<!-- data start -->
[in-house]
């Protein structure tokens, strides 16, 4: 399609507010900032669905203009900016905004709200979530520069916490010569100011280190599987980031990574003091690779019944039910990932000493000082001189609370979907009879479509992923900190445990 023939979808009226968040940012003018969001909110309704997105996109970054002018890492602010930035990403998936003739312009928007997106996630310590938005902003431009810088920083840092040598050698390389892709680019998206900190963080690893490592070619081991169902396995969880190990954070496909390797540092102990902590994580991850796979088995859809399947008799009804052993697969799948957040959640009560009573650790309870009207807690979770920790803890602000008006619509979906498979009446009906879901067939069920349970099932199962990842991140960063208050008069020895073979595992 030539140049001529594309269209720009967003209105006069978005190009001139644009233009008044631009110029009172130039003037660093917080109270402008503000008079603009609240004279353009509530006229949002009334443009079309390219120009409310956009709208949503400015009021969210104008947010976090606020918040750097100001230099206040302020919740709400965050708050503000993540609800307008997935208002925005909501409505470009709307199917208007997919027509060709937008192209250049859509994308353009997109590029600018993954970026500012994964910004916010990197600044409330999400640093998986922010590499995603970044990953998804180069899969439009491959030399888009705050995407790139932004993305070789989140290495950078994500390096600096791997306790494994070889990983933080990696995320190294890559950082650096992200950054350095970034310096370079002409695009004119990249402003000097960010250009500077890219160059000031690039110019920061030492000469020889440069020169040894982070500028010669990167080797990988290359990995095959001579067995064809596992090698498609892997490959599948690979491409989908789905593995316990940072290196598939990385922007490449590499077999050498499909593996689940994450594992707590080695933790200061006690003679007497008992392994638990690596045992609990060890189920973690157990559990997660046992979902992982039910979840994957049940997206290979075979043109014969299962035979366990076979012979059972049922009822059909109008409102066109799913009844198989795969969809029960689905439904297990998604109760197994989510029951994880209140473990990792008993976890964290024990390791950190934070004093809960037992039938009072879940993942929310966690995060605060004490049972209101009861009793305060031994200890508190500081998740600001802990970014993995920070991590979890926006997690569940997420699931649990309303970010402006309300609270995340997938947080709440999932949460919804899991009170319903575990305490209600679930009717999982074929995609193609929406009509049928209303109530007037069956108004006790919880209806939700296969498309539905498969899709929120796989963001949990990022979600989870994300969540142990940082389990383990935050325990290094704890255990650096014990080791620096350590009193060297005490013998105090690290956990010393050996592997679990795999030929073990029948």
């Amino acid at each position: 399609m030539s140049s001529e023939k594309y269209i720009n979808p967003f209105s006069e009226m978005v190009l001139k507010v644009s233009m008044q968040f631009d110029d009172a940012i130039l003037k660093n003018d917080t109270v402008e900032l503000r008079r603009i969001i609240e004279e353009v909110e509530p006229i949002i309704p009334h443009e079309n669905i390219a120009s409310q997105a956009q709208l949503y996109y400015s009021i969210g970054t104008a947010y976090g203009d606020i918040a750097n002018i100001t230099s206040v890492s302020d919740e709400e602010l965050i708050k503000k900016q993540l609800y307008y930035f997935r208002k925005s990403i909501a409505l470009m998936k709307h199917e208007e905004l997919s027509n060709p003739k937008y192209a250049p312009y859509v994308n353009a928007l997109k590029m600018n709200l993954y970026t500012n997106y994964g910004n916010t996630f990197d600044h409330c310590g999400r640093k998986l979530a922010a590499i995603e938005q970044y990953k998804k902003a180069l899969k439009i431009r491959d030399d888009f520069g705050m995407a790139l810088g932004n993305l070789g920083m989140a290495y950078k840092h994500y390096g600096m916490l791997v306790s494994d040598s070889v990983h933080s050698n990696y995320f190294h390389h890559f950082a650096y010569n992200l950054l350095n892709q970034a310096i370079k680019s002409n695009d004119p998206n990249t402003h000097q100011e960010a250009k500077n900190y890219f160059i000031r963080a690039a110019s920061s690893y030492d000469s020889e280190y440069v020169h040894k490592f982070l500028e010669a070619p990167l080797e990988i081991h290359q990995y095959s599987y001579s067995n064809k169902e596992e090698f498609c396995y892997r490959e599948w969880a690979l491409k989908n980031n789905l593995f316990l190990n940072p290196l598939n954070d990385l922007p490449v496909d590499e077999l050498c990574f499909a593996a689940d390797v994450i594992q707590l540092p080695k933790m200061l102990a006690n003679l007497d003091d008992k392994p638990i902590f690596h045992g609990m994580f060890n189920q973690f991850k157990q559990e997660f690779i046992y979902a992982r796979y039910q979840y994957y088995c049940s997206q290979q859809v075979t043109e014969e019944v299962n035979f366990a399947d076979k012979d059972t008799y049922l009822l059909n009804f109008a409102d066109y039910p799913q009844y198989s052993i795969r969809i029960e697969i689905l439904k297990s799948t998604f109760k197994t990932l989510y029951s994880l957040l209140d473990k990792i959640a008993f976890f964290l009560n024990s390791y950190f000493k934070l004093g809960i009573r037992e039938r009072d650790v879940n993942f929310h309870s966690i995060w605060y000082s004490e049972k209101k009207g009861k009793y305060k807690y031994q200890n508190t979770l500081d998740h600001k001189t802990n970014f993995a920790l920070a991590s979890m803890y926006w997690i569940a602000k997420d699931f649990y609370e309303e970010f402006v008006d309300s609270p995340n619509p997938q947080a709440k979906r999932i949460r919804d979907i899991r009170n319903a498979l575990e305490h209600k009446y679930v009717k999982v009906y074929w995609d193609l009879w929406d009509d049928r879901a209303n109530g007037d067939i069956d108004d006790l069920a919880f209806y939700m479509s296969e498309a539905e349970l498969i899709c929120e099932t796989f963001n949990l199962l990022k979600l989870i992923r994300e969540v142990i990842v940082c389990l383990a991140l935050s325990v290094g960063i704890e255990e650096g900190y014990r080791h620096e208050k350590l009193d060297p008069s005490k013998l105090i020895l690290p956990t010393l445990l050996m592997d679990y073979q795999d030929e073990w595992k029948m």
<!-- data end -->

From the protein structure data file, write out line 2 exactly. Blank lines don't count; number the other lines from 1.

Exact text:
């Protein structure tokens, strides 16, 4: 399609507010900032669905203009900016905004709200979530520069916490010569100011280190599987980031990574003091690779019944039910990932000493000082001189609370979907009879479509992923900190445990 023939979808009226968040940012003018969001909110309704997105996109970054002018890492602010930035990403998936003739312009928007997106996630310590938005902003431009810088920083840092040598050698390389892709680019998206900190963080690893490592070619081991169902396995969880190990954070496909390797540092102990902590994580991850796979088995859809399947008799009804052993697969799948957040959640009560009573650790309870009207807690979770920790803890602000008006619509979906498979009446009906879901067939069920349970099932199962990842991140960063208050008069020895073979595992 030539140049001529594309269209720009967003209105006069978005190009001139644009233009008044631009110029009172130039003037660093917080109270402008503000008079603009609240004279353009509530006229949002009334443009079309390219120009409310956009709208949503400015009021969210104008947010976090606020918040750097100001230099206040302020919740709400965050708050503000993540609800307008997935208002925005909501409505470009709307199917208007997919027509060709937008192209250049859509994308353009997109590029600018993954970026500012994964910004916010990197600044409330999400640093998986922010590499995603970044990953998804180069899969439009491959030399888009705050995407790139932004993305070789989140290495950078994500390096600096791997306790494994070889990983933080990696995320190294890559950082650096992200950054350095970034310096370079002409695009004119990249402003000097960010250009500077890219160059000031690039110019920061030492000469020889440069020169040894982070500028010669990167080797990988290359990995095959001579067995064809596992090698498609892997490959599948690979491409989908789905593995316990940072290196598939990385922007490449590499077999050498499909593996689940994450594992707590080695933790200061006690003679007497008992392994638990690596045992609990060890189920973690157990559990997660046992979902992982039910979840994957049940997206290979075979043109014969299962035979366990076979012979059972049922009822059909109008409102066109799913009844198989795969969809029960689905439904297990998604109760197994989510029951994880209140473990990792008993976890964290024990390791950190934070004093809960037992039938009072879940993942929310966690995060605060004490049972209101009861009793305060031994200890508190500081998740600001802990970014993995920070991590979890926006997690569940997420699931649990309303970010402006309300609270995340997938947080709440999932949460919804899991009170319903575990305490209600679930009717999982074929995609193609929406009509049928209303109530007037069956108004006790919880209806939700296969498309539905498969899709929120796989963001949990990022979600989870994300969540142990940082389990383990935050325990290094704890255990650096014990080791620096350590009193060297005490013998105090690290956990010393050996592997679990795999030929073990029948």